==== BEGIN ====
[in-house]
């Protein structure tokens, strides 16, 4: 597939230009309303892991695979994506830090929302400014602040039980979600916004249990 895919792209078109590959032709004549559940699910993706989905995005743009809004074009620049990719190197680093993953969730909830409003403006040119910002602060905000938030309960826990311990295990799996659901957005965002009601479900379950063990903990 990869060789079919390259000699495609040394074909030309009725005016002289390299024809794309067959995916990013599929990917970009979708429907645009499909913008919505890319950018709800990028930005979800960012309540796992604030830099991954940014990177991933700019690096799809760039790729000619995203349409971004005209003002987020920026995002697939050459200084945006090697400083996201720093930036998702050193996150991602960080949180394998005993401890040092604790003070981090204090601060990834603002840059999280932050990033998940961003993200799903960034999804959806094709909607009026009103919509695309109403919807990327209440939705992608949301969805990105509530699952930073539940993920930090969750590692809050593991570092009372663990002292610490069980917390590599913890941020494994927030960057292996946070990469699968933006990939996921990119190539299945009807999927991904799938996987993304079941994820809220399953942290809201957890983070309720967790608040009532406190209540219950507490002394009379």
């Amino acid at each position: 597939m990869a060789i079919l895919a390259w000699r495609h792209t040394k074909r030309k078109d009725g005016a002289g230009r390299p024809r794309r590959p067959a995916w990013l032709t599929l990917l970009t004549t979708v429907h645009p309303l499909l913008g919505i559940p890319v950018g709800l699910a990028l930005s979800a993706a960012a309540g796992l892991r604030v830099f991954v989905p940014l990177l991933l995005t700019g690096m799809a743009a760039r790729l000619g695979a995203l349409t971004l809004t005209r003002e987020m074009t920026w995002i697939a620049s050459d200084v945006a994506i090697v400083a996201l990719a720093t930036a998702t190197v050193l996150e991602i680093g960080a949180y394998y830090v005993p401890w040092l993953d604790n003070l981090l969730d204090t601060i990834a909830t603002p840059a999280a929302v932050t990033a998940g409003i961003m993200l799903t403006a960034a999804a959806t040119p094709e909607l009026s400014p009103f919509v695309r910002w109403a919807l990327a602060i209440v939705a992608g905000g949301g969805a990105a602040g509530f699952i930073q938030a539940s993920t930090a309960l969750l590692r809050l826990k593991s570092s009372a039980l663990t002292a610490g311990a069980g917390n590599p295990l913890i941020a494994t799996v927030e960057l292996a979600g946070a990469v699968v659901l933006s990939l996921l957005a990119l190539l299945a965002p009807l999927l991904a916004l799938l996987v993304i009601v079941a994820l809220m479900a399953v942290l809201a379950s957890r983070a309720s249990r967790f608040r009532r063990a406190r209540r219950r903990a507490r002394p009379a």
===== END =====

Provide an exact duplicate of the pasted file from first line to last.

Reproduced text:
[in-house]
């Protein structure tokens, strides 16, 4: 597939230009309303892991695979994506830090929302400014602040039980979600916004249990 895919792209078109590959032709004549559940699910993706989905995005743009809004074009620049990719190197680093993953969730909830409003403006040119910002602060905000938030309960826990311990295990799996659901957005965002009601479900379950063990903990 990869060789079919390259000699495609040394074909030309009725005016002289390299024809794309067959995916990013599929990917970009979708429907645009499909913008919505890319950018709800990028930005979800960012309540796992604030830099991954940014990177991933700019690096799809760039790729000619995203349409971004005209003002987020920026995002697939050459200084945006090697400083996201720093930036998702050193996150991602960080949180394998005993401890040092604790003070981090204090601060990834603002840059999280932050990033998940961003993200799903960034999804959806094709909607009026009103919509695309109403919807990327209440939705992608949301969805990105509530699952930073539940993920930090969750590692809050593991570092009372663990002292610490069980917390590599913890941020494994927030960057292996946070990469699968933006990939996921990119190539299945009807999927991904799938996987993304079941994820809220399953942290809201957890983070309720967790608040009532406190209540219950507490002394009379």
């Amino acid at each position: 597939m990869a060789i079919l895919a390259w000699r495609h792209t040394k074909r030309k078109d009725g005016a002289g230009r390299p024809r794309r590959p067959a995916w990013l032709t599929l990917l970009t004549t979708v429907h645009p309303l499909l913008g919505i559940p890319v950018g709800l699910a990028l930005s979800a993706a960012a309540g796992l892991r604030v830099f991954v989905p940014l990177l991933l995005t700019g690096m799809a743009a760039r790729l000619g695979a995203l349409t971004l809004t005209r003002e987020m074009t920026w995002i697939a620049s050459d200084v945006a994506i090697v400083a996201l990719a720093t930036a998702t190197v050193l996150e991602i680093g960080a949180y394998y830090v005993p401890w040092l993953d604790n003070l981090l969730d204090t601060i990834a909830t603002p840059a999280a929302v932050t990033a998940g409003i961003m993200l799903t403006a960034a999804a959806t040119p094709e909607l009026s400014p009103f919509v695309r910002w109403a919807l990327a602060i209440v939705a992608g905000g949301g969805a990105a602040g509530f699952i930073q938030a539940s993920t930090a309960l969750l590692r809050l826990k593991s570092s009372a039980l663990t002292a610490g311990a069980g917390n590599p295990l913890i941020a494994t799996v927030e960057l292996a979600g946070a990469v699968v659901l933006s990939l996921l957005a990119l190539l299945a965002p009807l999927l991904a916004l799938l996987v993304i009601v079941a994820l809220m479900a399953v942290l809201a379950s957890r983070a309720s249990r967790f608040r009532r063990a406190r209540r219950r903990a507490r002394p009379a």